“I’ve had just a bad relationship with food. So, I am in no way, shape or form, ready to impart any ideas or whatever,” she said. “Your body will do and respond when you give to it, when you love it. And that positivity, I think, that repetitive talk, and the lack of the other stuff, the bad shit, really helps … You are in control of you.”
Benders soon became a studio for both novices to learn about themselves and yoga, and for newly minted instructors to learn how and what to teach. Benders keeps membership prices low, offers students discounts and free mat rentals. Flynn caps class sizes at 10 people, even though the room can fit 25, to make classes feel personal and accessible.
“We’re Iowans, man. We like space. We don’t want to be right next door,” she said. “None of this makes great business sense. But it’s working.”
“I also try to encourage people not to come to the studio — once again, I’m not the best business owner — but get out there. Go ride a horse. It’s gorgeous outside, go for a walk,” Flynn continued. “We live in Iowa. We have enough months where we can’t do anything, where it’s too damn hot, or it’s too damn cold. Come to the studio those days. Come to the studio to learn more about your body.”
She wanted the studio to be about the community — the talents of the teachers, the green and veteran yogis — and less about herself. But Benders is also a reflection of Flynn, from the colorful butterfly mural in the lobby to the floral-esque logo. The clientele is mostly women, partly due to yoga’s reputation, but she’s trying to find more male teachers, as well as LGBTQ ones.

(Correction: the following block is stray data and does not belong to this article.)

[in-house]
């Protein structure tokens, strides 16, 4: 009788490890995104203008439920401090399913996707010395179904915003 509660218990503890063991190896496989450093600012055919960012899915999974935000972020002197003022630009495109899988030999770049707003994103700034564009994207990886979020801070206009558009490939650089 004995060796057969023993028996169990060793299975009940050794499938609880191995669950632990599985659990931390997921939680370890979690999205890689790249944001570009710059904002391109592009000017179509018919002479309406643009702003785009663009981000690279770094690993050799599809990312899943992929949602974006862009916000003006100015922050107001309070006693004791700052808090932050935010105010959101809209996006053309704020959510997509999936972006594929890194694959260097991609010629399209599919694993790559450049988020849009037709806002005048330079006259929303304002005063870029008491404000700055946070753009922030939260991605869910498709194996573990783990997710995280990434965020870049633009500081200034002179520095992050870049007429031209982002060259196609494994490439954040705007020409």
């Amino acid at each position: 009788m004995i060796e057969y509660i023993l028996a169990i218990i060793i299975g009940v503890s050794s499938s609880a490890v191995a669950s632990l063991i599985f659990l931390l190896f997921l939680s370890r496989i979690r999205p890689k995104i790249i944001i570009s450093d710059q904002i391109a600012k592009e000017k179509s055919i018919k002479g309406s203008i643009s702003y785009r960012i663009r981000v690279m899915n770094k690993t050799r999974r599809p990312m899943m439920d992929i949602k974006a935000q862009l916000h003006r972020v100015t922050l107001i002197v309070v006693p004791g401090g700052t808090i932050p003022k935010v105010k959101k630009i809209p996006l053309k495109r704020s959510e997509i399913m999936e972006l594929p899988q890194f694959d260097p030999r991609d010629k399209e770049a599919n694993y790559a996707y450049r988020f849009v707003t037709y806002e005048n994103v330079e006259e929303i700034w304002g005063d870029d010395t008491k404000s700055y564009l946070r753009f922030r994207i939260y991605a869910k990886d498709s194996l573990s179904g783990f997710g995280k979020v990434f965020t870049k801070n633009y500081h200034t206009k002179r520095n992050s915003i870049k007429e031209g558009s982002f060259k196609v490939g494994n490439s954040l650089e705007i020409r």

“You gotta have a really good man bun to do yoga — I feel like that’s the idea — or be super buff,” she said. “Yoga for men is so weird. I feel bad for them ’cause they’re missing out on such good shit, you know.”
She wants to recognize people who walk through the door, greet them by name, and never emit a closed-off feeling. Cheney brought the trauma recovery method to Benders because of this. The space feels safe and cozy, and for survivors, removing any potential barrier is paramount.
“Getting there is the hardest part in my opinion, even for me. After having done yoga for like 10 to 15 years now, showing up to class is the hardest part,” Cheney said. “It’s like, ‘Come, we have everything you need. You just bring yourself.’”
Yoga for Survivors is a calm 30-minute session. In typical yoga classes, the lights are dimmed, there’s filling music and the instructor will walk around, occasionally touching people to adjust some poses.
Cheney keeps the lights on and stays on her mat in the front of the room. She avoids poses that are strenuous or compromising. A pose like shavasana, which requires lying flat on your back, could be too vulnerable for some people.
“Yoga is choice based, so I will invite you to do certain movements, but you don’t have to do it. And I’ll often give people other options,” she said. “If something doesn’t feel good, just let me know, and we can talk through something that might work better.”